With the escalated distribution of the vaccine, it seems we may finally be able to see the light at the end of the tunnel. Nevertheless, alongside this good news, there is now growing worry –what the consequences will be if people were to refuse to take the vaccine?
By a strict reading of the law, you cannot be forced to accept any medical treatment, including a vaccine, and the government has repeated this stance several times in recent weeks. However, several high-profile companies, especially within the hospitality industry, have already released statements confirming their plans that in order to attend any cinema, concert, or cruise, you will likely either be expected to show evidence that you have received the vaccination or in some cases a negative test result may be accepted if within the prescribed period (usually in the previous 48-72 hours). This raises some serious questions, both morally and legally.
Even where a service provider may accept a negative test result, the practical reality of this having to be repeated for every event you wish to attend would be difficult, to say the least.
But what about my job?
It is clear that different conversations will need to be had for different businesses and each employer will have to take the best and most effective decisions that are appropriate for them, for instance, those organisations operating in the health and social care sector will most certainly expect their staff to take up the vaccine at the earliest opportunity, arguing that to do otherwise would be not only irresponsible but also exposing vulnerable service users to unnecessary risk. This will in turn affect whether your employer may be able to reasonably request for you to take the vaccine and the approach they take in the face of any refusal.
This is because, in employment law, the primary question needing to be considered is whether your employer asking you to take the vaccine will be considered as a reasonable management instruction.
As considered above, therefore, if you are in the hospitality business or in otherwise a role where your job requires you to be in close contact with either other employees, clients or customers then it could be considered as a reasonable request to take the vaccine for your job and in turn, may justify action taken for any refusal. Such an expectation would only be intensified in the health and social care sector.
Are there any exceptions?
Depending on the circumstances, you may need to take extra steps to safeguard any potential discrimination issues which could arise. For instance, if an employee has a reasonable rationale behind their refusal then it may be that, even if the instruction is generally reasonable, it would be unreasonable for that specific individual.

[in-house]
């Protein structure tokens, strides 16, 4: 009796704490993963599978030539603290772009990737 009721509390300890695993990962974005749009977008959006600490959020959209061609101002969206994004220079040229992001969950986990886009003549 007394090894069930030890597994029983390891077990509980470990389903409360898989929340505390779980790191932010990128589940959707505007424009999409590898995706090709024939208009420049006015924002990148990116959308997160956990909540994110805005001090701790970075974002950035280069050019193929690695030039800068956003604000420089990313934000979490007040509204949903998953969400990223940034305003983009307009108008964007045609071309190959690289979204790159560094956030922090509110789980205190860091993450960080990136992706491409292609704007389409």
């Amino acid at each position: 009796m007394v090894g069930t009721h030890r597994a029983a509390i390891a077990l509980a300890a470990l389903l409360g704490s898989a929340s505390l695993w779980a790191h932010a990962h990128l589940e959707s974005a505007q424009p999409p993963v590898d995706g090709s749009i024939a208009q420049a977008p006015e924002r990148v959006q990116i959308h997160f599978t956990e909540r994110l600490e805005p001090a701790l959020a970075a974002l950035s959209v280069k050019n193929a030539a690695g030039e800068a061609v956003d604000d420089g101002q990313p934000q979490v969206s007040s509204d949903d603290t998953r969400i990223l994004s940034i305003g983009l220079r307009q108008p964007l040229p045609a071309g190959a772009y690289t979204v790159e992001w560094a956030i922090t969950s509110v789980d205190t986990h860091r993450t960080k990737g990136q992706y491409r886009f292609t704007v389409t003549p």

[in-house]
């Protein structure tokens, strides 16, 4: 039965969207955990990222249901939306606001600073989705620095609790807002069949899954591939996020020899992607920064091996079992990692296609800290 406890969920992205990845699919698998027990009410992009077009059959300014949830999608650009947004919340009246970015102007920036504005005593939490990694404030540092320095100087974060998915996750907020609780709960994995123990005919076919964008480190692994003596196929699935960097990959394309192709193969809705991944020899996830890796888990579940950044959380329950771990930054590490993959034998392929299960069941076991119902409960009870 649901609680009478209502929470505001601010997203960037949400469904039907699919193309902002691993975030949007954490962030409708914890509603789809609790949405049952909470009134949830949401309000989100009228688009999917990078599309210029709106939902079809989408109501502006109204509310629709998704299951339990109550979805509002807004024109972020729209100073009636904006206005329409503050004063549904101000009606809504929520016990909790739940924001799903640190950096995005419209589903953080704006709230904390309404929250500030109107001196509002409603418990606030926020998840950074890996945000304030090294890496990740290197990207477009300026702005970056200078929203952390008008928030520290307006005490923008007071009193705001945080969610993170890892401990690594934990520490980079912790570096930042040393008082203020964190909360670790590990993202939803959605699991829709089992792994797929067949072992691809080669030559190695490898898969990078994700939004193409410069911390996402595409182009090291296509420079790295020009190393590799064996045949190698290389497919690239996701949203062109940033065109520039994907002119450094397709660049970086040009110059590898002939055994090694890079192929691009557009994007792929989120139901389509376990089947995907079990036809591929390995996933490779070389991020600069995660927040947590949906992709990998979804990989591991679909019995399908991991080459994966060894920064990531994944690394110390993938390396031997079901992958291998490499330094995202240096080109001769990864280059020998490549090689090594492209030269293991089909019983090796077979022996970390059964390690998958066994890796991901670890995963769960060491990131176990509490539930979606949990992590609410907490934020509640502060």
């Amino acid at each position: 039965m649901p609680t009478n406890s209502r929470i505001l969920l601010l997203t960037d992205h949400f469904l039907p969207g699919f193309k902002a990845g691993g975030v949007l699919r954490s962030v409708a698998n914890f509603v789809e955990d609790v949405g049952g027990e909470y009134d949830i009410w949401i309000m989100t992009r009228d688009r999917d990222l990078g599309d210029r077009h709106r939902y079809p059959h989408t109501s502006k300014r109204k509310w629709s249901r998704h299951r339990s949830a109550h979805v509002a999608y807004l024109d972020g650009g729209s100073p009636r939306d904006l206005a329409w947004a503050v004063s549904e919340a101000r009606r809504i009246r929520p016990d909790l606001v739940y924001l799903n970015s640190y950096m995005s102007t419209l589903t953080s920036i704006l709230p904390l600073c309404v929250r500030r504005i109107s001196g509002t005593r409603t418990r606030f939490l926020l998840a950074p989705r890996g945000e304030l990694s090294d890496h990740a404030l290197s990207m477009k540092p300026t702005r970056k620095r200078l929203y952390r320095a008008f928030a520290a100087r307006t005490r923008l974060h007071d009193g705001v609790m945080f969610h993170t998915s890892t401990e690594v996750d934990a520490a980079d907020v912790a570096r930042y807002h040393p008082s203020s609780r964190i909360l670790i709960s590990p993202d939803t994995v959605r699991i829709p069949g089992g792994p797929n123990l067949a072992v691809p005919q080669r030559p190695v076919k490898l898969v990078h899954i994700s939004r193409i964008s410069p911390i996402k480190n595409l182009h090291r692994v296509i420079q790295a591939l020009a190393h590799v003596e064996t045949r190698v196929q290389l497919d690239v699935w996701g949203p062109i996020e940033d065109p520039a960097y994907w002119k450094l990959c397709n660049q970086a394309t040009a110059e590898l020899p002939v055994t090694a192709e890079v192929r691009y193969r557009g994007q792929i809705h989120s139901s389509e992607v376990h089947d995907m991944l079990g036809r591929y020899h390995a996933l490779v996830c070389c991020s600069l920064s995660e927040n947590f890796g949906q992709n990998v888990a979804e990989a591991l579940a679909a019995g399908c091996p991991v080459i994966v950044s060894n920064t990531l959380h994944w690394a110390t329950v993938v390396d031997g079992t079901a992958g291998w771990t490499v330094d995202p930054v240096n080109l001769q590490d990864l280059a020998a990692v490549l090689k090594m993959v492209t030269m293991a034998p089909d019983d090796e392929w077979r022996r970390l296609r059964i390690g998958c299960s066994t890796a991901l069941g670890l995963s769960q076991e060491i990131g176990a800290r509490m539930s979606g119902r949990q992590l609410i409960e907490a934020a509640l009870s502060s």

By way of example, this could be:
- Due to pregnancy: pregnant women have been advised not to take the vaccine unless absolutely necessary due to complications it could give rise to.
- Due to a disability or other medical condition: it has been advised that some individuals suffering from specific allergies should not take the vaccine.
- Due to some religious or other belief: if the reasoning of the employee is considered to qualify within the definition of ‘belief’ under the Equality Act, employers will need to ensure all is done to discuss the issue with the employee and ultimately may have to accept refusal to avoid any claim of discrimination.
This is why the process of communication with the employee is so vital. It is therefore not so much a question of the messaging, but rather how that messaging is delivered.
Regardless of the situation, an employer must ensure they act fairly and reasonably both during their initial request for any vaccination and any further action they may choose to take against their staff if they choose to refuse it.
This is because even where your instruction is considered to be reasonable if you do not follow the correct course during any dismissal proceedings, it could be considered unfair.
If you require assistance on how best to approach your employees with regards to vaccines or you’re an employee worried about what this may mean for you, please get in touch to discuss how best we can support you during these uncertain times.
Duygu Karatay is a Trainee Solicitor working within the Employment Law Team. Contact Duygu Karatay on 01206 239754.